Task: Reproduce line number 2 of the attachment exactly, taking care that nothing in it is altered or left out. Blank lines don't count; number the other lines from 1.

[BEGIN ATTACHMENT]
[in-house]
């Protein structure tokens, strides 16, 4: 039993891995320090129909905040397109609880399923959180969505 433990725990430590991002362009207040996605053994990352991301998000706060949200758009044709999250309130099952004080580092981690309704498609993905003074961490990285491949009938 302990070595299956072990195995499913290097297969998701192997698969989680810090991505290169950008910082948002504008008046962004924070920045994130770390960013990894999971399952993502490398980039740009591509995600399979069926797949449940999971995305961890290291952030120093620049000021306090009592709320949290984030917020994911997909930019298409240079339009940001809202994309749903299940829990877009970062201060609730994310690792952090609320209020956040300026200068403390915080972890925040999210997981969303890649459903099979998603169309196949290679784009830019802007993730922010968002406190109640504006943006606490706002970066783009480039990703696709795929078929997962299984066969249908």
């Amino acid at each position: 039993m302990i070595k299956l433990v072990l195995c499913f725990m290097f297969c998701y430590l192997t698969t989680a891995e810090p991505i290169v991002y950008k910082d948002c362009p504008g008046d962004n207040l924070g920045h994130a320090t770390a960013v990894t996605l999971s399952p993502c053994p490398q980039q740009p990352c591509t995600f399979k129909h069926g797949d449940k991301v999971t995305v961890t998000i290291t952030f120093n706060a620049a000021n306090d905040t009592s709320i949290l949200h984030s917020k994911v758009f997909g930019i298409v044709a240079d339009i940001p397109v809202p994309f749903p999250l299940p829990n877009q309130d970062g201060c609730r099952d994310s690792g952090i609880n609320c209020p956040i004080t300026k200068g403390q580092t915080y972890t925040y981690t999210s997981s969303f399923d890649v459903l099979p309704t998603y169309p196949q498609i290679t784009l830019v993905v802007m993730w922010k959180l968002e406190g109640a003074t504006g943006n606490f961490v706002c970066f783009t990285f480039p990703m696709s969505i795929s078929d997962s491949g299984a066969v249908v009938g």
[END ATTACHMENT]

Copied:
């Protein structure tokens, strides 16, 4: 039993891995320090129909905040397109609880399923959180969505 433990725990430590991002362009207040996605053994990352991301998000706060949200758009044709999250309130099952004080580092981690309704498609993905003074961490990285491949009938 302990070595299956072990195995499913290097297969998701192997698969989680810090991505290169950008910082948002504008008046962004924070920045994130770390960013990894999971399952993502490398980039740009591509995600399979069926797949449940999971995305961890290291952030120093620049000021306090009592709320949290984030917020994911997909930019298409240079339009940001809202994309749903299940829990877009970062201060609730994310690792952090609320209020956040300026200068403390915080972890925040999210997981969303890649459903099979998603169309196949290679784009830019802007993730922010968002406190109640504006943006606490706002970066783009480039990703696709795929078929997962299984066969249908």